After a year and a half of lull, Odisha makes a splash at auctions, offers 20 blocks, the country’s largest iron ore producing state, has recommenced the auctions of iron ore blocks with a bang. In a staggered process, the state’s steel & mines department has put 20 iron and manganese ore blocks to online auctions.
All the blocks offered are lapsing merchant miners and hence are expected to witness frenzied activity as the auction progresses.
It may be recalled that Odisha was the first state to auction a freehold iron ore block after the promulgation of the amended Mines and Minerals- Development & Regulation (MMDR) Act, 2015.
Ghoraburhan-Sagasahi, an immense block with 99.54 million tonnes of iron ore deposits went to Essar Steel, a company that turned bankrupt and is now still awaiting resolution under Insolvency & Bankruptcy Code (IBC).
Later, two more iron ore blocks- Kalamang West and Netrabandh Pahar were auctioned and they were bagged by two Bhushan Group entities that turned insolvent as well.
Despite seizing the initiative in mineral block auctions, especially mentioning iron ore, Odisha drew a blank in auctions performance in the last fiscal year.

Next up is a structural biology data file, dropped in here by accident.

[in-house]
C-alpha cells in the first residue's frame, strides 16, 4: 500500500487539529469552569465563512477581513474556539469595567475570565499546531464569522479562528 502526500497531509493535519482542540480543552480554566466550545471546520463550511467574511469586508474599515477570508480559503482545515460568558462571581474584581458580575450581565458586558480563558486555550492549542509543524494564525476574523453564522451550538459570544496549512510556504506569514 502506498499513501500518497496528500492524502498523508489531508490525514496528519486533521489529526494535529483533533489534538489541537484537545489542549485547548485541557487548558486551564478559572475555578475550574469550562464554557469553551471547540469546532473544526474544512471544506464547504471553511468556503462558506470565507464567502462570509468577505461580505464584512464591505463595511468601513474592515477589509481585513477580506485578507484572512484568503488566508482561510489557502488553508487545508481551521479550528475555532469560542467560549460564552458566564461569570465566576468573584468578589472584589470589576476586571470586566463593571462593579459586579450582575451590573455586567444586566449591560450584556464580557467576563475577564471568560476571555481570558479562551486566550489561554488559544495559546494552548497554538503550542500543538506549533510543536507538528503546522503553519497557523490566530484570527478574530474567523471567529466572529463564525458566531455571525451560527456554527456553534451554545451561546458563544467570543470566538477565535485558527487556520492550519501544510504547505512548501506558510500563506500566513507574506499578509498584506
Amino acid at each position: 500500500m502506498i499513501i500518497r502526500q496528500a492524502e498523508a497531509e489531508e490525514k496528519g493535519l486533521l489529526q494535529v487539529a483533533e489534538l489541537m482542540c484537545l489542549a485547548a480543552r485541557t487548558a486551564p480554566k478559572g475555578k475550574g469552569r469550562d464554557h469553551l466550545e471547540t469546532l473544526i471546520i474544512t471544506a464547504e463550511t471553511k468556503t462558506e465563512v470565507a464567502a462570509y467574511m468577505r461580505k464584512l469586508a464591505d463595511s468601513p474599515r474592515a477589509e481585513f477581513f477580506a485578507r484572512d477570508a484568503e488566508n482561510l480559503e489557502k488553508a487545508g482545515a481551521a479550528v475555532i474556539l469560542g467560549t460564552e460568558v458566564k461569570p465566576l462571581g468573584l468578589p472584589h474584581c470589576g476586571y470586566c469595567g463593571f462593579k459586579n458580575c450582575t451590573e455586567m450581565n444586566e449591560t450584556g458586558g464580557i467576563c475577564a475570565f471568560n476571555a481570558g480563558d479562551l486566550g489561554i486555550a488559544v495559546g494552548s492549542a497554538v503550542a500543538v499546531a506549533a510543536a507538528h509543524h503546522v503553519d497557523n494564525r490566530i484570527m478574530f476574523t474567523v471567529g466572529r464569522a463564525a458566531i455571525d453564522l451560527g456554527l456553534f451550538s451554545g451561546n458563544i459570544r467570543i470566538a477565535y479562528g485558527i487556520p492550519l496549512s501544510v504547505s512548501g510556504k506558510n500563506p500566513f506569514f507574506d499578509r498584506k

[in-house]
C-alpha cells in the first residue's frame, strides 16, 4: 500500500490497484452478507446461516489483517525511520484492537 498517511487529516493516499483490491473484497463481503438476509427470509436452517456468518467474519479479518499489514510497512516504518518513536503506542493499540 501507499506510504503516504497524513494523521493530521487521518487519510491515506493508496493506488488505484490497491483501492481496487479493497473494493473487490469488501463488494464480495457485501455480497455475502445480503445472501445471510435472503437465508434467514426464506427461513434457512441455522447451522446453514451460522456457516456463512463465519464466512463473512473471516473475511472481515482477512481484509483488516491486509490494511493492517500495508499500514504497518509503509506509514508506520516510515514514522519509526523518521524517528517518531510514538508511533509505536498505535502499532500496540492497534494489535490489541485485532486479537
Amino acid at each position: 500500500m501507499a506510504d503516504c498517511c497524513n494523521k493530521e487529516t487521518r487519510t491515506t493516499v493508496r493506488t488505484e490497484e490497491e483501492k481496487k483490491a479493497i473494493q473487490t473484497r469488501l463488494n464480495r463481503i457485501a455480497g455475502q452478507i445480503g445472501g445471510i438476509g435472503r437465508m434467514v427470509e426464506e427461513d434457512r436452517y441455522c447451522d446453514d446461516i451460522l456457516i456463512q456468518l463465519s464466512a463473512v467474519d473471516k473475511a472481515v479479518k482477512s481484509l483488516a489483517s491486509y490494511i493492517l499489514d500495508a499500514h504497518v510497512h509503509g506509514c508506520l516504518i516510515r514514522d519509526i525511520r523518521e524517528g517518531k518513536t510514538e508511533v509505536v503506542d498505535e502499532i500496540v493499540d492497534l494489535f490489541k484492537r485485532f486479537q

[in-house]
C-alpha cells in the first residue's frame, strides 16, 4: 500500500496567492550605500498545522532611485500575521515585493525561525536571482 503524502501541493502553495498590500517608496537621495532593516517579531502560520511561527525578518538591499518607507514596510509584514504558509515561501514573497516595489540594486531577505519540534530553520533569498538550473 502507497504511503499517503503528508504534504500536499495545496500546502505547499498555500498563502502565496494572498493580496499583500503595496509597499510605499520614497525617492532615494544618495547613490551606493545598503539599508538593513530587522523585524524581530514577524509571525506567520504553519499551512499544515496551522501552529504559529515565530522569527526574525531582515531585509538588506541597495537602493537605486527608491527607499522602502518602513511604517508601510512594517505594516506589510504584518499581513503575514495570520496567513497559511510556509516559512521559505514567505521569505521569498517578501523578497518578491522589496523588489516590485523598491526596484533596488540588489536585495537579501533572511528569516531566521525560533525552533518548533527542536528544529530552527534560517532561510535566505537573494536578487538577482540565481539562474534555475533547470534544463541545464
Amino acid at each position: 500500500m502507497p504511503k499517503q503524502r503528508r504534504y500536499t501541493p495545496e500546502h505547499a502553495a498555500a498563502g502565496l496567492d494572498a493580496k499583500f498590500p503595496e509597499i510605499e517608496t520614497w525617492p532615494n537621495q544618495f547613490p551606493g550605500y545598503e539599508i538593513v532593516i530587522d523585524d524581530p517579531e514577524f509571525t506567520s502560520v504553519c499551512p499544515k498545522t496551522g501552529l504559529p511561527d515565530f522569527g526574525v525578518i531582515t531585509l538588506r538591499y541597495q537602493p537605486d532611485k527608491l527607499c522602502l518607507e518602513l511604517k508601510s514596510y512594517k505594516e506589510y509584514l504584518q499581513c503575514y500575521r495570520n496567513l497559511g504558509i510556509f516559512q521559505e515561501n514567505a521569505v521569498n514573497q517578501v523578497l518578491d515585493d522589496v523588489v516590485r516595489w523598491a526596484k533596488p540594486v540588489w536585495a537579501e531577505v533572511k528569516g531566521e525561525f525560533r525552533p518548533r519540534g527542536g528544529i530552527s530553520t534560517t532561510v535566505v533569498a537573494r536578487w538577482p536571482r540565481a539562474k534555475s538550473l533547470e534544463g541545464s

This fiscal too, the state despite lining up a host of blocks for auctions had to keep the process in abeyance. The stumbling block was the contentious provision on the cap in mining lease area limits.
Eventually, the Union mines ministry hiked the ceiling on mine lease area for iron ore and associated minerals in Odisha to 58 square kilometers (sq km), up from 10 sq km mandated in the Mineral Auction Rules read with the revised MMDR Act of 2015.
The Centre had previously jacked up the mine lease area limits to 75 sq km in Jharkhand and 50 sq km in Chhattisgarh. The Centre’s go-ahead means that auctions in Odisha will be more keenly fought and intensely competitive.
Big integrated steel players and top merchant players are expected to slug it out at the auctions contest. This time, the state government has broad-based the auctions eligibility, permitting pellet makers, sponge iron producers and pig iron players at auctions.
Out of the 20 iron and manganese ore blocks enlisted for auctions, five are reserved for steel and other end-user industries. The rest 15 resources are earmarked for the non-captive, merchant miners.
This is the first time that a large number of iron ore blocks are simultaneously preferred for auctions in Odisha, making it an intriguing spectacle to watch.
To ward off low bids, the state government has kept the reserve prices of mineral blocks a bit on the higher side. Iron ore leases with reserves up to 10 million tonnes have a floor price of 15 percent.
Those with deposits in excess of 10 million tonnes attract a reserve price of 25 percent. For manganese ore block, the reserve price is pegged uniformly at 15 percent of sale value regardless of the quantum of deposits embedded in the block.
The methodology adopted is ascending forward auction which suggests that a bidder will place aggressive premiums to outperform his peers at auctions.